To continue with the discussion, it is perhaps apt to highlight the two most burning issues identified by the EPRDF as focal areas requiring immediate remedial intervention. Put in a nutshell, the first concerns house cleaning. This could begin by retiring gatekeepers, demoting incompetent office-holders, purging corrupt elements, promoting hardworking, able and committed party loyalists. But above all, the key to ensuring a positive outcome lies in raising the standards of appointment of party officials to government posts, particularly to institutions of service delivery. At the level of state administration, there is no alternative to speedy incorporation of mechanism of best-practice of accountability and robust systems of transparency, particularly in the areas of land administration, state procurement, revenue & tax collection and vital public service delivery. Admittedly implanting effective and efficient administrative modalities of good governance is as much desirable as it is indispensable. But it is naive to expect meaningful result in the absence of demonstrable political will to drastically curb rent-seeking, corruption, nepotism and patronage within the state/party governance structure. Blessing in disguise, as they say, the present crisis seems to have rudely awakened the EPRDF to the urgent need of hardening its political resolve against graft if it is to cleanup at least grand corruption: Lest, otherwise, public confidence in the ethical integrity of policymakers drops below an irreversible threshold of tolerance of misconduct.
The second area identified by the EPRDF as a background factor to the crisis is lack of perfect symmetry between rising expectation and sub-optimal delivery of the promise of growth and transformation. This gap, however, cannot prejudice against due appreciation of Ethiopia's impressive state-led development performance. If third-party validation of this claim need be, suffices to consult the World Bank's January 2015 press release. The release says: ''Poverty in Ethiopia fell from 44 percent in 2000 to 30 percent in 2011, which translated to a 33 percent reduction in the share of people living in poverty''. In the same press statement, Guang Zhe Chen, World Bank Country Director for Ethiopia added, ''Although Ethiopia started from a low base, its investment in pro-poor sectors and agriculture has paid-off and led to tremendous achievements in economic growth and poverty reduction, which in turn have helped improve the economic prospects of its citizens.''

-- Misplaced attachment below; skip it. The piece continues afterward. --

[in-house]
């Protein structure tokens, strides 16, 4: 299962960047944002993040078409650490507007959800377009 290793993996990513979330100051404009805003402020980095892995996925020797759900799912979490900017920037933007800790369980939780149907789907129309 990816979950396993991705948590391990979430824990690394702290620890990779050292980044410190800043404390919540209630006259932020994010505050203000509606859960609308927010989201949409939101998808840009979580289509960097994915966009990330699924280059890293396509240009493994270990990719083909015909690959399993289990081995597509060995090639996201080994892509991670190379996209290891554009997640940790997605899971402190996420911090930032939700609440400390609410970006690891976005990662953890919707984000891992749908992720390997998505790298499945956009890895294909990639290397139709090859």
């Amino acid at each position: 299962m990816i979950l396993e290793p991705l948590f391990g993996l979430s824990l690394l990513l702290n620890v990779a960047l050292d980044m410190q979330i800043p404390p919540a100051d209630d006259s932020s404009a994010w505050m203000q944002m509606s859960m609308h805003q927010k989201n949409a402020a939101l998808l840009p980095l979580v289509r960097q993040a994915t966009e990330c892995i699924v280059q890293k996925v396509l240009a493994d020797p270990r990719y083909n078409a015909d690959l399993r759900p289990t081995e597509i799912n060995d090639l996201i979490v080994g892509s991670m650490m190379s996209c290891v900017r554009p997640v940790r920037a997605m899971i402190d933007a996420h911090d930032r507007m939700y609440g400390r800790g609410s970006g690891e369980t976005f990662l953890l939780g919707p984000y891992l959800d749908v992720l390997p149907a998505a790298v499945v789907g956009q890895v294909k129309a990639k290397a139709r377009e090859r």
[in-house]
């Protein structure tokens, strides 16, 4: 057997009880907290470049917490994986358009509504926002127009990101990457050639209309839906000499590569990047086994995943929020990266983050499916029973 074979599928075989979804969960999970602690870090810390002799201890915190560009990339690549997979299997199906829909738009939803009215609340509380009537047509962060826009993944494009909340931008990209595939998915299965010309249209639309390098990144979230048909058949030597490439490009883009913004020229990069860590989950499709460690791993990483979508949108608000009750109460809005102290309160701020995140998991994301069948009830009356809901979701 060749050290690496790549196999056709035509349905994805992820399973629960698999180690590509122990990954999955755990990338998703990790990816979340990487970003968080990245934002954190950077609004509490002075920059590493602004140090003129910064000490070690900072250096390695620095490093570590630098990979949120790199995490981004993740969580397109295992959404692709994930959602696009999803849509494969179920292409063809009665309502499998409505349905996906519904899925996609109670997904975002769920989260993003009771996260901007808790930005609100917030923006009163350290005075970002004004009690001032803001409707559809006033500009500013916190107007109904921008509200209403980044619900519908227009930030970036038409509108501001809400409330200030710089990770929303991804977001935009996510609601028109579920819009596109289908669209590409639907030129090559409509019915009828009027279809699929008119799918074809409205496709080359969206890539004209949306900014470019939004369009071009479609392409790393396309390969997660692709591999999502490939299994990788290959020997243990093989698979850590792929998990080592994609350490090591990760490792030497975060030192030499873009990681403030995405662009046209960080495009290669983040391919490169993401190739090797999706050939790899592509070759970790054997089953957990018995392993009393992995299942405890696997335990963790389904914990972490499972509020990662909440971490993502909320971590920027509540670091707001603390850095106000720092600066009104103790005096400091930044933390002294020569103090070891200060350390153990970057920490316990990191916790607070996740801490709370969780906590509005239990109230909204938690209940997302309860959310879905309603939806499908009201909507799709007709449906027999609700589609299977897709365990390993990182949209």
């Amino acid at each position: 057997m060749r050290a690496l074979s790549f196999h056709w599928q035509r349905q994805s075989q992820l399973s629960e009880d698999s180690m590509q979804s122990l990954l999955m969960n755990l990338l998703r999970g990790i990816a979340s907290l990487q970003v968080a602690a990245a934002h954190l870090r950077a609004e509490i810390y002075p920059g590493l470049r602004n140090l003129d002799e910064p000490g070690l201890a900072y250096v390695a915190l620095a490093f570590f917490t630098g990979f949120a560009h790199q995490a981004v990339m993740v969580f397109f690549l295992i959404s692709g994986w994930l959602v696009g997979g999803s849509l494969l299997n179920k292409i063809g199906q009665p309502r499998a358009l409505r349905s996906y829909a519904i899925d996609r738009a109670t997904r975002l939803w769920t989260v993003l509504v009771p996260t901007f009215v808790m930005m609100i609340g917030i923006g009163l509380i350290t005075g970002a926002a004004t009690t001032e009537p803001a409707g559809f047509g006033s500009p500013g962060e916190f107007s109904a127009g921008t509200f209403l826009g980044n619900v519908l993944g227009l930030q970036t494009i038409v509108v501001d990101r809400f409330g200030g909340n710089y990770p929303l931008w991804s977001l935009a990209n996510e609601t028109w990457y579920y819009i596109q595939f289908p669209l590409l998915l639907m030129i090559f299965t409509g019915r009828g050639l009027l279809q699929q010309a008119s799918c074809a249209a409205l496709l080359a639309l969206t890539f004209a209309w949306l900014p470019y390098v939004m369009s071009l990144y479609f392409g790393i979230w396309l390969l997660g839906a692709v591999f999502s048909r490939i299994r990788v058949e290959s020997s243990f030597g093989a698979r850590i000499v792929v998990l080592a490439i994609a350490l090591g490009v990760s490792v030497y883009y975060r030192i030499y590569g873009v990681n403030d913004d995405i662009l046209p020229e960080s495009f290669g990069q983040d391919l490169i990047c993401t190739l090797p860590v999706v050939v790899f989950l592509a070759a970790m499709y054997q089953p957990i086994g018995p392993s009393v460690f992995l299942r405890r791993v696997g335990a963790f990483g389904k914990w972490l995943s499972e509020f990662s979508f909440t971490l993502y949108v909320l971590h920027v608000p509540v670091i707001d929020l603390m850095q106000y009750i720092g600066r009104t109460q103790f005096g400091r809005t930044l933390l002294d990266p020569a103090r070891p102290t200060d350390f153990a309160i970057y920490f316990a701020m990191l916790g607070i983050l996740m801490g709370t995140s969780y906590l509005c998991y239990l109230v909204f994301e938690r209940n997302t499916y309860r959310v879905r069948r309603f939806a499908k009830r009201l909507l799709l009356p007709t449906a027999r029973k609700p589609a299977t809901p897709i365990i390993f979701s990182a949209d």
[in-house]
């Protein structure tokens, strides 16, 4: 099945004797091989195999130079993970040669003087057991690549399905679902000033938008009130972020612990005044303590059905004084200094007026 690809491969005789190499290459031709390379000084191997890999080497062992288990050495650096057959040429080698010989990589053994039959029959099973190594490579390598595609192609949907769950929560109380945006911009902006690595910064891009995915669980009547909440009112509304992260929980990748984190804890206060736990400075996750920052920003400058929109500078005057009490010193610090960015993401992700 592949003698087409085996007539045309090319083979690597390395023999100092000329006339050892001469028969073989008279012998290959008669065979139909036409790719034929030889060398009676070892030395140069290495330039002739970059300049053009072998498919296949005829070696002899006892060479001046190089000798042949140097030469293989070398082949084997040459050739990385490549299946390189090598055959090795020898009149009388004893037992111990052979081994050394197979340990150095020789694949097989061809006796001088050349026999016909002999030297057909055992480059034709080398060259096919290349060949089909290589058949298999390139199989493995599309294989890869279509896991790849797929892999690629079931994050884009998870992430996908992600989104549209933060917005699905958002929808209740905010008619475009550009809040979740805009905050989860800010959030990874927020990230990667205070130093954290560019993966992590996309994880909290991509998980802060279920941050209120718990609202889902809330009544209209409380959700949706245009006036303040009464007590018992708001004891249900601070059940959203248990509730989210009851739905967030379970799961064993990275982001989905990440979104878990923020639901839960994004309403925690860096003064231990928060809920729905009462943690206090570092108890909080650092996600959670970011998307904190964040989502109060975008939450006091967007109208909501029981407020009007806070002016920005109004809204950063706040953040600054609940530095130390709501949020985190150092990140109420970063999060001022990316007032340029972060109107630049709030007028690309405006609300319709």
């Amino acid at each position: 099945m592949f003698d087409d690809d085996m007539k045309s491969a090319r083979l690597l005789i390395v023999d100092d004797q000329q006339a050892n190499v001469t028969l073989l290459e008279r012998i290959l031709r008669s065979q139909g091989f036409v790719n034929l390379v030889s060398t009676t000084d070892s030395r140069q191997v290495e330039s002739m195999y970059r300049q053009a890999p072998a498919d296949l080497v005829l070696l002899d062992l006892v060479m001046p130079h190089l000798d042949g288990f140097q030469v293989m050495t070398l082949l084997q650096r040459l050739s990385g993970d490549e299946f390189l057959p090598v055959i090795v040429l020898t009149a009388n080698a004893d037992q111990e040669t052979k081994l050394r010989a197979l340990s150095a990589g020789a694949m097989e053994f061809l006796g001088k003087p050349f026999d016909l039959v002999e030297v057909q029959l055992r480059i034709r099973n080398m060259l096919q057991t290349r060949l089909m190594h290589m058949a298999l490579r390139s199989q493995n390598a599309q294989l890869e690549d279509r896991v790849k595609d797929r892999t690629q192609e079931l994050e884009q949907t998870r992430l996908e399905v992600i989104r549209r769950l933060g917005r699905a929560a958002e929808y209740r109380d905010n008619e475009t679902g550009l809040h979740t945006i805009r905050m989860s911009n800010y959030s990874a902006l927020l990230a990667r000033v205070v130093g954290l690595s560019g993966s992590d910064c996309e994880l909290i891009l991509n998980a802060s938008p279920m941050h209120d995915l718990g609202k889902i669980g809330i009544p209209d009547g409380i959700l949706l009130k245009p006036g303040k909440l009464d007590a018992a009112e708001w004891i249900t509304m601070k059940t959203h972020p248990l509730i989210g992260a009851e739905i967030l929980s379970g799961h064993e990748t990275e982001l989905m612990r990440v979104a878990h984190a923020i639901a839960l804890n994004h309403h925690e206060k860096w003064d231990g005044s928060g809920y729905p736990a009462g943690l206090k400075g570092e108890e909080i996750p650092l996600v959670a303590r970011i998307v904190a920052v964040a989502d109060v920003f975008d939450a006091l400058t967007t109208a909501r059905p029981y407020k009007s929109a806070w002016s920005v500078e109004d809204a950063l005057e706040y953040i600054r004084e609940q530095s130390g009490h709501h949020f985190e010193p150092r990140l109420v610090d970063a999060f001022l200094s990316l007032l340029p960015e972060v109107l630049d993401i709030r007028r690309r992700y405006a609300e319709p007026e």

As much as the government's poverty-reduction strategy continues to payoff, deep poverty, combined with a bulging unemployed youth population, remains a source of worry on many levels. Why this remains a concern can be gauged from both the recent destructive rage exhibited by unemployed youth in Western Amhara and Oromiya regional state. And, from how this violent outburst preempted efforts to diffuse the antecedent incendiary tension through open-ended dialogue. Such behavior may not be terribly shocking in a country where more than 20 million people, mostly youth, live below the poverty line or even below than the income level of two-dollar per day. Especially in present-day Ethiopia, where the poor are no longer resigned to a life of abject misery as a preordained fate beyond human remedy. In marked contrast to their forbearers, today the poor in Ethiopia, particularly youth, have become assertive in placing demand on the government to avail them opportunity to lift themselves out of poverty. Albeit in times of distemper, the jobless youth tend to play into the hands manipulators, whose only dream is to see this country go up in smoke. In this context, it behooves the EPRDF leadership to devise means of monitoring actual grassroots perception, reaction, complaints and suggestions without overt reliance on administrative data. This goes along with the need to broaden the scope of life-improving economic opportunities.
To end in a positive note, one can confidently say that, so long as the present and previous spells of disorder is in the last analyses traceable to poverty, the EPRDF has what it takes to rise to the occasion as the right provider of lasting solution to this country's cumulative weight of unaddressed malaise. Indeed an incumbent with an impressive track record in the fight against dismal indigence cannot fail to prevail over the last hideout of the country's erstwhile foe - poverty.